“The bicycle is the most civilised conveyance know to man. Other forms of transport grow daily more nightmarish. Only the bicycle remains pure in heart.” Iris MurdochWhen I picked this book up from my holds at the library, I was ready to be disappointed. The cover image is cute and I was ready for yet another expose of all the reasons why women just don’t do cycling as seriously as men.
How wrong I was. From the first pages through to the index, this book is for anyone who wants to use their bike as part of their regular lifestyle. Though targeted at women, the information is relevant to all.
‘The bicycle is just as good company as most husbands and, when it gets old and shabby, a woman can dispose of it and get a new one without shocking the entire community.” Ann Strong, Minneapolis Tribune, 1895
The book starts with several pages of quotations by women about the impact of cycling. Katie Dowling then introduces herself as a Londoner and cyclist commuter and writes about the superiority of the bicycle over other methods of transport in the urban environment. For example:
It’s easier to be punctual – once you’ve been cycling for a while you’ll know roughly how long it’ll take you to get anywhere, without having to factor in public transport delays or heavy traffic.
However, Katie Dowling acknowledges the pitfalls of cycling and gives a list of tips: Cycling in the City: Five things to look out for when you’re cycling in the big smoke. These include potholes, garbage trucks. crazy taxi drivers, car doors and inexperience riders.
After a humourous description of some ‘typical’ types of cyclists (are you a fashion victim, earth mother, speed demon or retro rider?), complete with delightful illustrations by Clare Owen, Dowling moves on to choosing the correct bike for your needs, including tips for checking out second hand bikes.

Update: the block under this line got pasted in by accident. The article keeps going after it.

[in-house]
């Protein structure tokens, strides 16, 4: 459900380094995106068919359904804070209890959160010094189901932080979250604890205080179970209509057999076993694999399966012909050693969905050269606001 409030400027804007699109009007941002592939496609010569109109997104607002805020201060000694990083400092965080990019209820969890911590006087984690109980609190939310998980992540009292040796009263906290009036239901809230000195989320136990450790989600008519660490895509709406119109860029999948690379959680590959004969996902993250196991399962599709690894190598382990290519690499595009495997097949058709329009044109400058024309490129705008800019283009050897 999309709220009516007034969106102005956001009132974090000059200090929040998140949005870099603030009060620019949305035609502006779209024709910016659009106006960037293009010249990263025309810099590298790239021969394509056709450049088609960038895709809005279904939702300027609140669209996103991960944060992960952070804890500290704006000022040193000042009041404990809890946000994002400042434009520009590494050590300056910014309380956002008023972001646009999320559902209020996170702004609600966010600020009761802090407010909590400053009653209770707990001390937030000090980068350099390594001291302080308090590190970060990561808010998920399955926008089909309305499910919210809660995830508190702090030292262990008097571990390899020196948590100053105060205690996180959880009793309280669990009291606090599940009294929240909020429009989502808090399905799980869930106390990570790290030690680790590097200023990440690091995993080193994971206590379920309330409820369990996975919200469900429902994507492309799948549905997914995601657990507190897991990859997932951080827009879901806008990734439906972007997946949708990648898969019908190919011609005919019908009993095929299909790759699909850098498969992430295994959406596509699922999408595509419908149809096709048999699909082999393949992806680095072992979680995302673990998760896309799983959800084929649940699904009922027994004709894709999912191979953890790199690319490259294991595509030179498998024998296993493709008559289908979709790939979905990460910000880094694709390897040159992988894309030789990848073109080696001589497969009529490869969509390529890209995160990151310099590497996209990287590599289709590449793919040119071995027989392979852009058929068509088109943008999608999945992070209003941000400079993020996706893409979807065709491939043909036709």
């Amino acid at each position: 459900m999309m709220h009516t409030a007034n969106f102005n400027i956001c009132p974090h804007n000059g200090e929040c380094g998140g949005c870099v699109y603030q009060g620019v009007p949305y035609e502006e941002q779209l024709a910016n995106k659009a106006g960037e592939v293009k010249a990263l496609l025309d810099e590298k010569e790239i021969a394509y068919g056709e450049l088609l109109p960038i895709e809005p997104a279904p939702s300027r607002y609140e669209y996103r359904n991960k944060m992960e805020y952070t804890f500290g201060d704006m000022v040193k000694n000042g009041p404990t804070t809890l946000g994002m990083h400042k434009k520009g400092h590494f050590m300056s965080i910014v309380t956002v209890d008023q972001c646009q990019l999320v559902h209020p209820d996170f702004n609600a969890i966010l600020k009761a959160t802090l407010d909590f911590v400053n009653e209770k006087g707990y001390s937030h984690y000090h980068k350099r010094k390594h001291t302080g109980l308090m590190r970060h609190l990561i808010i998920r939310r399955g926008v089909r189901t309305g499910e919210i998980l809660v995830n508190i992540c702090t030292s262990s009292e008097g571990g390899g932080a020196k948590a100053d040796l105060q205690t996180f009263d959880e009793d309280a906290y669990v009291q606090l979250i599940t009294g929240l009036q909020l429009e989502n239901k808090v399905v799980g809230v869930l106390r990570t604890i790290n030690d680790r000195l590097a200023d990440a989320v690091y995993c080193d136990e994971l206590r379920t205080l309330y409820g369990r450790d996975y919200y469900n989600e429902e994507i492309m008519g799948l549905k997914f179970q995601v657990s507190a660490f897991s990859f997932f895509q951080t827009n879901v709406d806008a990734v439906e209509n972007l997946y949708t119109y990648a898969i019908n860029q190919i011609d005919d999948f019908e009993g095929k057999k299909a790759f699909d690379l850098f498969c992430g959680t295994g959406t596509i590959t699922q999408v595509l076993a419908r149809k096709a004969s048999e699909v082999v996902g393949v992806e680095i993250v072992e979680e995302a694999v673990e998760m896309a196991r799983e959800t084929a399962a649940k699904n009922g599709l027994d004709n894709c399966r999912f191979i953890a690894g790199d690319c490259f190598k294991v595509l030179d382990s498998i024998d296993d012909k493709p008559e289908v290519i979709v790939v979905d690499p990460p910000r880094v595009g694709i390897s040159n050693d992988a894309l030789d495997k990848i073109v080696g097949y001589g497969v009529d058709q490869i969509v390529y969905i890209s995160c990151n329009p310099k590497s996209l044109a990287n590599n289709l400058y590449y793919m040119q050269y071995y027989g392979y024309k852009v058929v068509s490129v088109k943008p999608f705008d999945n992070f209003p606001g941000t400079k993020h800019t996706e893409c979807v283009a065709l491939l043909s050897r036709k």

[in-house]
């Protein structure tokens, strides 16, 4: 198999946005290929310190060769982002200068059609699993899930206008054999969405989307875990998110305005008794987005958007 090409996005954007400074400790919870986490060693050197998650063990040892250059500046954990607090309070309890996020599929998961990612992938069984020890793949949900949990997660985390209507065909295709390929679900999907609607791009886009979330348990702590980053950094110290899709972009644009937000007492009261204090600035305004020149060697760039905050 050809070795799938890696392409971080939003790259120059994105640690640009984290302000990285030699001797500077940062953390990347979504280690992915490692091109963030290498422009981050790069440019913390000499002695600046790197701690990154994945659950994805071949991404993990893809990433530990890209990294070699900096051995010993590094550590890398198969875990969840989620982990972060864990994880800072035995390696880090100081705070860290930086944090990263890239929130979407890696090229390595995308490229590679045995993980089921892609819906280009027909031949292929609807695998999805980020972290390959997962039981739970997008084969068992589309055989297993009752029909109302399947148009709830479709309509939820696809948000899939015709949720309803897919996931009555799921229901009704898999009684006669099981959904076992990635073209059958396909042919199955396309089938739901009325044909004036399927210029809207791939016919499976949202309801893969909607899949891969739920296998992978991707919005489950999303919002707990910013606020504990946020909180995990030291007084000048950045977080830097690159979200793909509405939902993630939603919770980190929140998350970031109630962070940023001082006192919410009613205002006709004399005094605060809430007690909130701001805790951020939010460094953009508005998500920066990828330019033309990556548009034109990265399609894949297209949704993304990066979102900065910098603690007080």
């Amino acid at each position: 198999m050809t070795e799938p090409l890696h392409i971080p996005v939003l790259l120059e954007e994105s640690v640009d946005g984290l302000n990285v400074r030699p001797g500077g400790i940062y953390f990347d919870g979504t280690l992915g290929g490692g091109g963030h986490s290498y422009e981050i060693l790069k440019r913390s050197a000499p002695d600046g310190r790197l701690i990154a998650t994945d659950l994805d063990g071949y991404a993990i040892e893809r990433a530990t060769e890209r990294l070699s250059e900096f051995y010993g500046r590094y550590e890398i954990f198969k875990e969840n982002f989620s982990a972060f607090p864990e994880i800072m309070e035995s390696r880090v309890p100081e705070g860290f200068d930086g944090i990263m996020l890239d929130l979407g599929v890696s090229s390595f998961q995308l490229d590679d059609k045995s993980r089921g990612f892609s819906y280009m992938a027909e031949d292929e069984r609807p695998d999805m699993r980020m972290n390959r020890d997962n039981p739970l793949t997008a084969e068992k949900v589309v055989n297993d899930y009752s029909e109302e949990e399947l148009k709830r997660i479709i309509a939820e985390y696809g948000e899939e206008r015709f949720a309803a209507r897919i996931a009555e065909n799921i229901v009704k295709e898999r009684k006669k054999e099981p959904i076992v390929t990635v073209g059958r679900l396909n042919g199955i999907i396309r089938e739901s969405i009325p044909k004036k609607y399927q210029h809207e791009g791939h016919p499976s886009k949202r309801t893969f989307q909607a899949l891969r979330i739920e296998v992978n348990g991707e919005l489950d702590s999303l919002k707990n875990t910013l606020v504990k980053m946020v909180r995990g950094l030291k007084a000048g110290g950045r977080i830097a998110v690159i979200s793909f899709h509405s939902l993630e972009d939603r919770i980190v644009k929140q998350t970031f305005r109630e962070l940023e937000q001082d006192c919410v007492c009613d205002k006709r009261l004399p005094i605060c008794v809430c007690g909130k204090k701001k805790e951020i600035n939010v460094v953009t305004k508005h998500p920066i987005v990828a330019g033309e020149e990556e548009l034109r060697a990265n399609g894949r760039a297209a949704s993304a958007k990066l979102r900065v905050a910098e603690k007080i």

Chapter 2 is titled ‘How to Incorporate Cycling into your Lifestyle’. It covers issues of hair and make-up and how to cycle in a skirt, as well as gender-non-specific issues of helmets, gloves and glasses, being seen, wet weather gear, shoes, lights, carrying gear, bells and, very importantly, avoiding being a smelly workmate. While the focus is female, the information is all practical and presented lightheartedly.
Then it’s onto the bike vicariously as Katie Dowling outlines some essentials for staying safe on the bicycle. These include such things as being visible, taking lessons for skills and confidence, following road rules, forward planning, being assertive and taking your road space, coping with intersections and potentially inattentive drivers. Some riding tips include being wary of buses, scanning to the side and rear regularly, never riding in ice or snow, braking, medications, and staying off the bike when affected by alcohol.
‘Don’t take for granted that any driver knows what they’re doing though. Never assume a motorist has looked in his/her wing mirrors; they might not have. When cycling alongside white vans, try to make fleeting eye contact with the driver so you can be sure they’ve seen you.’
The next chapter is about keeping your hard-won bicycle – where and how to park your bike, bike locks and bicycle insurance.
“I thought of that while riding my bike.” Albert Einstein on the Theory of Relativity.
Should I cycle when pregnant? Can I give a friend (or a pet) a lift on your bike? Should I listen to music or the radio whilst cycling? What should I do if there is an accident? Chapter 5 is more practical advice answering these and other potential cyclist questions.
The final chapter deals with basic bike maintenance – puncture repairs, pumping tyres, simple adjustments and bike cleaning.
This little, beautifully illustrated and presented book kept me entertained all the way to Melbourne on the train. It’s aim is to demystify cycling for women, and support them to become confident enough to incorporate cycling in their every day lives. Even for those of us who use our bikes as regular transport, there are new perspectives. It’s worth reading for the numerous quotes like:
“Let me tell you what I think of bicycling. I think it has done more to emancipate women than anything else in the world. It gives women a feeling of freedom and self-reliance. I stand and rejoice every time I see a woman ride by on a wheel … the picture of free, untrammeled womanhood.” Susan B. Anthony, 1820-1906, abolitionist and leader of the American women’s suffrage movement.